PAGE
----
Sunday, 3 July 2016

Brexit the Opera

I have cabin fever. I have sat on my arse on the sofa all day watching Wimbledon. My back hurts and I want to have a purpose in life again. I have sat doing very little for far too much of this year. It. Must. Stop.

I have been a-debating on Facebook. I don't really know why I post stuff on social media. I'm just preaching to the converted. Today's major bug bear has been with the people who are currently trying to claim that marching against Brexit is somehow undemocratic because a democratic process suggested we leave Europe. Surely one of the very cornerstones of democracy is demonstration? Both words surely have the same Greek origin: demos, meaning people? If the Suffragettes had gone along with the will of the people would we have votes for women? Come on! I am no more ready to accept Brexit now than I was before the vote happened.

But enough about Brexit. I've been typing nonsense about it all day.

I was very excited to learn that our wedding was broadcast on Finnish TV today. I had a very lovely tweet from a lady with a beautiful smile called Veera telling me as much. I can't really imagine what the Fins will make of the vox pops featured in the film with party leaders who no longer exist, however. I found it hugely distasteful that the decision was made, without our consent, to put messages in the show from Milliband and Clegg - particularly as they placed them over the top of one of my songs! When I watch that moment in the film, I cringe. I didn't actually much like any of the messages of support from famous people except those from people who actually know us. Sure, it was kind of fun in a campy sort of way that Olivia Newton John sent us a message, and you could argue that the majority were actually sending messages to the whole LGBT community, but politics and celebrity is a deeply transient world, and I knew instinctively that the inclusion of those messages would instantly date the film.  Love is universal and timeless. People always talk to me about the duet that our mothers performed. No-one knew the song, or our mothers before the show was aired, and yet he impact that it had was remarkable.

Speaking of musicals, I was very touched to read an open letter to Sir Cameron Mackintosh sent by one of the 2014 cast of Brass. Nate, who wrote it, played a part which no longer exists in the piece, and this year is performing in the lead in one of the NYMT's other shows, Spring Awakening, but, on Friday, as everyone was talking about the Battle of the Somme, he took the moment to suggest to Cameron (and one assumes anyone else who read the open letter) that he might like to see the 2016 production of Brass. It was a beautiful letter, which I will quote in full, because I found it very moving. He is a singular and remarkably mature young man who I have no doubt will go far in our industry. This is what his letter says:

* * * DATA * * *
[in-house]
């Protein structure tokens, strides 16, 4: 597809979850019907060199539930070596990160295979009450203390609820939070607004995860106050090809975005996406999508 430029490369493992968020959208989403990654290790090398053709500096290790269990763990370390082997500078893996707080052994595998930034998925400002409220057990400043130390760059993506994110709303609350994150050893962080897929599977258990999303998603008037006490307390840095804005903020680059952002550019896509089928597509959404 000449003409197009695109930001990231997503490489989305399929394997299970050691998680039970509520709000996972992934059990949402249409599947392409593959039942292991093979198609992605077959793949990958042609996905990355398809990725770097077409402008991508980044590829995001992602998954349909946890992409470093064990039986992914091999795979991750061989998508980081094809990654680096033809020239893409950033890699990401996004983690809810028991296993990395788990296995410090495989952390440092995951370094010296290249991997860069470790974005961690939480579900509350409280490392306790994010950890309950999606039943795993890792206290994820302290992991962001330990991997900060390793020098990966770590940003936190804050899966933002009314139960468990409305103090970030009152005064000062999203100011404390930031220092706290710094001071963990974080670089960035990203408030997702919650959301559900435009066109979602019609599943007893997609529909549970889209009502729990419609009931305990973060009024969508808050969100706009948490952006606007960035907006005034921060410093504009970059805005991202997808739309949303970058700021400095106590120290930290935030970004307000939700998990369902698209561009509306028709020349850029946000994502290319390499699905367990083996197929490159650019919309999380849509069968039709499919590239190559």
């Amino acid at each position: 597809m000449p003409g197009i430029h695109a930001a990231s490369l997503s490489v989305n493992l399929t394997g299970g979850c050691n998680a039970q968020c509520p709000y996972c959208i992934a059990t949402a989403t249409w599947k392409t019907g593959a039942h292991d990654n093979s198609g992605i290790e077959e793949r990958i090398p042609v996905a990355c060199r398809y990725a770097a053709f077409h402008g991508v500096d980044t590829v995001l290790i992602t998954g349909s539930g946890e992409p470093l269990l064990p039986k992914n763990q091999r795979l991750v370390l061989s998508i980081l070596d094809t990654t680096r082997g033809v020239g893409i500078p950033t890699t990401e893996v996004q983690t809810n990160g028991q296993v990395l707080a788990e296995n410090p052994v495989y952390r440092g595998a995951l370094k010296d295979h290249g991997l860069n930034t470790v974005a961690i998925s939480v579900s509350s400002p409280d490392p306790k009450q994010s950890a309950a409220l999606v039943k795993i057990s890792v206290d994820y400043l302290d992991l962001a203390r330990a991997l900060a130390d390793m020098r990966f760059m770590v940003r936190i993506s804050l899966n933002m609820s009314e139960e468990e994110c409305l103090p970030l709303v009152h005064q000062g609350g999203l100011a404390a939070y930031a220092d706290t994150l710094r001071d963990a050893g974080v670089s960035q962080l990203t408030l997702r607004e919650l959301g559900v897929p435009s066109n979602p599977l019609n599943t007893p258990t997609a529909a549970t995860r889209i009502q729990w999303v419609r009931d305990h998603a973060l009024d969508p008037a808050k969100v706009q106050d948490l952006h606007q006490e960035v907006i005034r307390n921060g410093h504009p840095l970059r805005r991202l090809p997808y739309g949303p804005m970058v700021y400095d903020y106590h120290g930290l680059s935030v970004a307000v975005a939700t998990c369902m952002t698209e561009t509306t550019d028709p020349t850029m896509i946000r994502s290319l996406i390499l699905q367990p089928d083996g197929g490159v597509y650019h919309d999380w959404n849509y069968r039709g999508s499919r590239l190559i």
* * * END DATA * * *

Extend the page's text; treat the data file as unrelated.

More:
Dear Sir Cameron,

I write to you as a young person with a passion for musical theatre. I am 17, and, until a few years ago, knew very little about The Great War. I did however know the entire score of Les Miserables and a great deal about the French Revolution!

100 years ago today, 19,240 brave young soldiers were killed as they went over the top at the Battle of the Somme. In 2014 I was privileged to be an original cast member with the National Youth Music Theatre in Benjamin Till's musical Brass which told the story of the Leeds Pals and the Barnbow Lassies. For the first time in my life I understood the significance of the Great War and the importance of the words Lest We Forget. I visited the Somme and stood where they stood, I commemorated the young soldier my character was named after, I connected with the men who never lived to have the opportunities I have. I will not forget.

Like every other Musical Theatre student I have seen pretty much everything there is to see. I eat, sleep, breathe music. Like every other Musical Theatre student I can't wait for you to bring Hamilton to our shores next year. The next generation of Musical Theatre goers will embrace the story of America's Foundling Father Alexander Hamilton in the same way we embraced Les Miserables. I would like to thank you for the wonderful musical that has shaped my future.

I would also like to invite you to come and see Brass at the Hackney Empire this summer. I am not in the cast this year but I will be in the audience supporting this incredible piece of theatre that tells the moving story of the Battle of the Somme through Benjamin Till's beautiful and haunting score. I think it is time we celebrate and commemorate our own history and share this amazing story so that my generation will understand how vital it is that we never forget.

Thank you so much

Writing this out in full now seems to have temporarily broken the writers' block I have been suffering from for the last few months. For the first time in a long time I am going to take myself to the piano to do some writing. And no, I am not going off to write Brexit the Opera!

1 comment:

  1. If you write something please God make it hummable.